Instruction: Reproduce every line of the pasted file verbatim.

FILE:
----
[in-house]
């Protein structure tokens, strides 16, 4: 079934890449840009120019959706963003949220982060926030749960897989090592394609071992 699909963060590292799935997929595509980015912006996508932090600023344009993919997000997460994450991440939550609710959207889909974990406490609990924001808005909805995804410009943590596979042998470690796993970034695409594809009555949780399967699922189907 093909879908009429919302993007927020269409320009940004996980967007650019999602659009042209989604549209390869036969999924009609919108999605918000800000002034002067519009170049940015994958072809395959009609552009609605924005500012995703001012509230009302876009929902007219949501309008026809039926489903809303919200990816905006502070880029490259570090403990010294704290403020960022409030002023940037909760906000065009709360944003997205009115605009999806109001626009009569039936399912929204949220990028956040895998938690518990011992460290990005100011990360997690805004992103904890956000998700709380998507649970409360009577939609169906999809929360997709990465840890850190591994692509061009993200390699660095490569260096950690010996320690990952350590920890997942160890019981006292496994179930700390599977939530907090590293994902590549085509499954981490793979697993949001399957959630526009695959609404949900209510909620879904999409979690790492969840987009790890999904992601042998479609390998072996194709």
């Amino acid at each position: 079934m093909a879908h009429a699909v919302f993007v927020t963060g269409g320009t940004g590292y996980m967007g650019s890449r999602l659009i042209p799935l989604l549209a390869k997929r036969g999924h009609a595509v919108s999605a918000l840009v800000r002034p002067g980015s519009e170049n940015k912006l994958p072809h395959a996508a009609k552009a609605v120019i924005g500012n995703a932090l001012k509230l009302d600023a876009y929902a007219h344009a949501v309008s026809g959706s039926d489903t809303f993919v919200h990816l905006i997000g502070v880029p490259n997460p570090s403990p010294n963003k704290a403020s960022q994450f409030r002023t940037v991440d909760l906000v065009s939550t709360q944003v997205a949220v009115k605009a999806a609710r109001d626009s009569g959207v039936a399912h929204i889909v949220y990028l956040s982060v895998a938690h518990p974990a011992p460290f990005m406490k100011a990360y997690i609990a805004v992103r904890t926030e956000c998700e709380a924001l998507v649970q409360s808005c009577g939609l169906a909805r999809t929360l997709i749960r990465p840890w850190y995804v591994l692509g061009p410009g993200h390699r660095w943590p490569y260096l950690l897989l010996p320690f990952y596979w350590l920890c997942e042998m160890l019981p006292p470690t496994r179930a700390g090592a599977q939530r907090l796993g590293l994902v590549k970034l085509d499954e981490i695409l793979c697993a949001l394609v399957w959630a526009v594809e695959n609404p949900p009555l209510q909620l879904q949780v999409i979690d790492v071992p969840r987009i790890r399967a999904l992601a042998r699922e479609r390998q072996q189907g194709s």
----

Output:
[in-house]
């Protein structure tokens, strides 16, 4: 079934890449840009120019959706963003949220982060926030749960897989090592394609071992 699909963060590292799935997929595509980015912006996508932090600023344009993919997000997460994450991440939550609710959207889909974990406490609990924001808005909805995804410009943590596979042998470690796993970034695409594809009555949780399967699922189907 093909879908009429919302993007927020269409320009940004996980967007650019999602659009042209989604549209390869036969999924009609919108999605918000800000002034002067519009170049940015994958072809395959009609552009609605924005500012995703001012509230009302876009929902007219949501309008026809039926489903809303919200990816905006502070880029490259570090403990010294704290403020960022409030002023940037909760906000065009709360944003997205009115605009999806109001626009009569039936399912929204949220990028956040895998938690518990011992460290990005100011990360997690805004992103904890956000998700709380998507649970409360009577939609169906999809929360997709990465840890850190591994692509061009993200390699660095490569260096950690010996320690990952350590920890997942160890019981006292496994179930700390599977939530907090590293994902590549085509499954981490793979697993949001399957959630526009695959609404949900209510909620879904999409979690790492969840987009790890999904992601042998479609390998072996194709």
């Amino acid at each position: 079934m093909a879908h009429a699909v919302f993007v927020t963060g269409g320009t940004g590292y996980m967007g650019s890449r999602l659009i042209p799935l989604l549209a390869k997929r036969g999924h009609a595509v919108s999605a918000l840009v800000r002034p002067g980015s519009e170049n940015k912006l994958p072809h395959a996508a009609k552009a609605v120019i924005g500012n995703a932090l001012k509230l009302d600023a876009y929902a007219h344009a949501v309008s026809g959706s039926d489903t809303f993919v919200h990816l905006i997000g502070v880029p490259n997460p570090s403990p010294n963003k704290a403020s960022q994450f409030r002023t940037v991440d909760l906000v065009s939550t709360q944003v997205a949220v009115k605009a999806a609710r109001d626009s009569g959207v039936a399912h929204i889909v949220y990028l956040s982060v895998a938690h518990p974990a011992p460290f990005m406490k100011a990360y997690i609990a805004v992103r904890t926030e956000c998700e709380a924001l998507v649970q409360s808005c009577g939609l169906a909805r999809t929360l997709i749960r990465p840890w850190y995804v591994l692509g061009p410009g993200h390699r660095w943590p490569y260096l950690l897989l010996p320690f990952y596979w350590l920890c997942e042998m160890l019981p006292p470690t496994r179930a700390g090592a599977q939530r907090l796993g590293l994902v590549k970034l085509d499954e981490i695409l793979c697993a949001l394609v399957w959630a526009v594809e695959n609404p949900p009555l209510q909620l879904q949780v999409i979690d790492v071992p969840r987009i790890r399967a999904l992601a042998r699922e479609r390998q072996q189907g194709s």